Posted by Sadie from ? (184.108.40.206) on Monday, June 09, 2003 at 2:10PM :
Grenades, guns, death threats all in an Iraqi doctor's day of work, says WHO
Report, United Nations News Center
5 June 2003
4 June 2003 -- A patient pursued by gun-toting assailants, a doctor threatened with death if a relative dies, hand grenade juggling during visitors' hours - such are the daily challenges faced by hospital staff in Basra, Iraq's second city, according to the United Nations World Health Organization (WHO).
"What we need is order, and not to feel threatened the minute we step into the hospital," a distinguished surgeon and professor at the Basra teaching hospital told WHO spokesperson Fadela Chaib.
Giving her account today of the problems medical staff face providing health care in the southern city, Ms. Chaib quoted the doctor as saying that in his 20 years' experience this was the first time he and colleagues had decided to carry out only emergency surgery. "If a patient's life is really in danger because he has been shot, stabbed or has a strangulated hernia, then I operate, otherwise I don't," he said.
"The twenty or so doctors and nurses I spoke to all had similar stories to tell," Ms. Chaib said. "Tawra, a nurse, had been threatened with a hand grenade for trying to restore some sort of order during visiting hours. Professor Hussam described a vendetta that was carried out in a hospital room in his department. A patient was pursued by his assailants into the room where, in front of the doctors, he was shot twice at point-blank range. When they found out that he had survived, his assailants returned that same evening to finish him off."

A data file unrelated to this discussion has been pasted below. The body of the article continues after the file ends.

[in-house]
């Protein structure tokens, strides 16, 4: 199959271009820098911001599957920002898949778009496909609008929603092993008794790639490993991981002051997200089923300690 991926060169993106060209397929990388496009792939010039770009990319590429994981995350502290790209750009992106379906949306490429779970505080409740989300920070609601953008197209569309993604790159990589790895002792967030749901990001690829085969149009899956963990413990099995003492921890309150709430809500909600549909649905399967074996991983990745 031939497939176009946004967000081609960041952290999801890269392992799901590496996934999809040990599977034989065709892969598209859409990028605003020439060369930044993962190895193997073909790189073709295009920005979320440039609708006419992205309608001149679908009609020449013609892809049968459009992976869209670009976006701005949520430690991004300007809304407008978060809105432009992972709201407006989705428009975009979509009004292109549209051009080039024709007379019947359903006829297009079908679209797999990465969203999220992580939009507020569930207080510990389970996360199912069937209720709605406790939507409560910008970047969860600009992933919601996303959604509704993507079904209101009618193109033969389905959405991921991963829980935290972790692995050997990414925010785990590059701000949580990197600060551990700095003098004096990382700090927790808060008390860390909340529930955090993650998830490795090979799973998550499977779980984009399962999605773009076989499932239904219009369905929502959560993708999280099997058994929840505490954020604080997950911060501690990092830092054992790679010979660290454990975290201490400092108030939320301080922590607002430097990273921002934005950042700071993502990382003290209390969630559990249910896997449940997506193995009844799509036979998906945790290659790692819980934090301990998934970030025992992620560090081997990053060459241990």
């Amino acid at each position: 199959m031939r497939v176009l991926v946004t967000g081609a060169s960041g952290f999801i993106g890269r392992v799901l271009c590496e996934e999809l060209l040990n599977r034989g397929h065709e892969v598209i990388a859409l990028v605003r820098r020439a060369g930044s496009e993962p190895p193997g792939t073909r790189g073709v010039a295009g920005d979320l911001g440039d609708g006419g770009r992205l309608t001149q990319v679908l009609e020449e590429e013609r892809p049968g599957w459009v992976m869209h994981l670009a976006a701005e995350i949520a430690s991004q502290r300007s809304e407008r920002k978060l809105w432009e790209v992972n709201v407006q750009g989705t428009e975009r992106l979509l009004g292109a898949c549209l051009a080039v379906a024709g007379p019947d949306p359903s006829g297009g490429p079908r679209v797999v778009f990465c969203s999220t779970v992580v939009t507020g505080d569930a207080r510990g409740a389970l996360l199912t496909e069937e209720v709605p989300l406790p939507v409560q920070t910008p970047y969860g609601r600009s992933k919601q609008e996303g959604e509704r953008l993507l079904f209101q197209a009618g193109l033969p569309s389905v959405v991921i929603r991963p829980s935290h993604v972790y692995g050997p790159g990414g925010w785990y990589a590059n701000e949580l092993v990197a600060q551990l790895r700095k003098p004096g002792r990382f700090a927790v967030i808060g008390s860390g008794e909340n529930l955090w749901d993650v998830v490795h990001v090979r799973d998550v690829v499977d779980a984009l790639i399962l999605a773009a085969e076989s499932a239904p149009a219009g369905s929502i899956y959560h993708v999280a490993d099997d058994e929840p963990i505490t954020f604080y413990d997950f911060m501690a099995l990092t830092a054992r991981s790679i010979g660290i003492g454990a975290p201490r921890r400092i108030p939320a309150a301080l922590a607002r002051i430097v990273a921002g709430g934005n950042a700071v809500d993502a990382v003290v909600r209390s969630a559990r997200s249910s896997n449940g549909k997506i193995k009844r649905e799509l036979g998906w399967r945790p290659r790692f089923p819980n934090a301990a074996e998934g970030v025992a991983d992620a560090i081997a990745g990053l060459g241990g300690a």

While she was talking to a doctor and nurses at Basra General Hospital, a noisy group, 20-strong, arrived carrying an unconscious old lady on a stretcher. "They pushed open the doctor's door and demanded that he examine her," Ms. Chaib said. "The doctor replied that he had already seen her and signed her discharge note. The lady's relatives lost their tempers, started shouting, jostled the doctor and overturned the scant furniture in the office. 'If anything happens to her we swear we'll be back to kill you and we'll put a bomb in the hospital,' they yelled."
Ms. Chaib said that under these conditions some doctors come for just a few hours, while others don't come at all. Some, like two young surgeons, have taken up contracts completely outside their field with a non-government organization. "We studied for 12 long years, but nothing justifies dying because we lose a patient on the operating table, especially in working conditions as precarious as those in Basra," she quoted one of them as saying.
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